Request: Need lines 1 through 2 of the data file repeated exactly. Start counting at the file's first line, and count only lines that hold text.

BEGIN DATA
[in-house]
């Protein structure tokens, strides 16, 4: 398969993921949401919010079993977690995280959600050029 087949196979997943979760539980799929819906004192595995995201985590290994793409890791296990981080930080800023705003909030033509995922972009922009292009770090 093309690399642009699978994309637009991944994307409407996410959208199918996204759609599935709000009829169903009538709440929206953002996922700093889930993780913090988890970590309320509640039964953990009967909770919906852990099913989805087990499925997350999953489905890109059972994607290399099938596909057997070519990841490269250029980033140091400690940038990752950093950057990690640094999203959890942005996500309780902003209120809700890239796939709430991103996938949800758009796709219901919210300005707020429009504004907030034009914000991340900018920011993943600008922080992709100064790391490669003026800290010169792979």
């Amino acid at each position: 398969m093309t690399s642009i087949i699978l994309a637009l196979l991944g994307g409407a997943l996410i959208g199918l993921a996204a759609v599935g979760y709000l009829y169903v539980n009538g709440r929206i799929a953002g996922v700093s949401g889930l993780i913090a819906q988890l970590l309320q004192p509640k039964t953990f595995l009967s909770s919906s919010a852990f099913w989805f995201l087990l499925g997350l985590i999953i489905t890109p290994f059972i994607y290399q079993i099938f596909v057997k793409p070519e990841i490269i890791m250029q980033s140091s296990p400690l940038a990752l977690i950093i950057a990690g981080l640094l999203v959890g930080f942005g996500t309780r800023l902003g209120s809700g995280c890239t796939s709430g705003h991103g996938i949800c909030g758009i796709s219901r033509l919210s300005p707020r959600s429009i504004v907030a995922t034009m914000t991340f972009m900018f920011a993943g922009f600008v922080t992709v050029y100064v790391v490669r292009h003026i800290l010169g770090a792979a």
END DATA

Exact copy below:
[in-house]
């Protein structure tokens, strides 16, 4: 398969993921949401919010079993977690995280959600050029 087949196979997943979760539980799929819906004192595995995201985590290994793409890791296990981080930080800023705003909030033509995922972009922009292009770090 093309690399642009699978994309637009991944994307409407996410959208199918996204759609599935709000009829169903009538709440929206953002996922700093889930993780913090988890970590309320509640039964953990009967909770919906852990099913989805087990499925997350999953489905890109059972994607290399099938596909057997070519990841490269250029980033140091400690940038990752950093950057990690640094999203959890942005996500309780902003209120809700890239796939709430991103996938949800758009796709219901919210300005707020429009504004907030034009914000991340900018920011993943600008922080992709100064790391490669003026800290010169792979």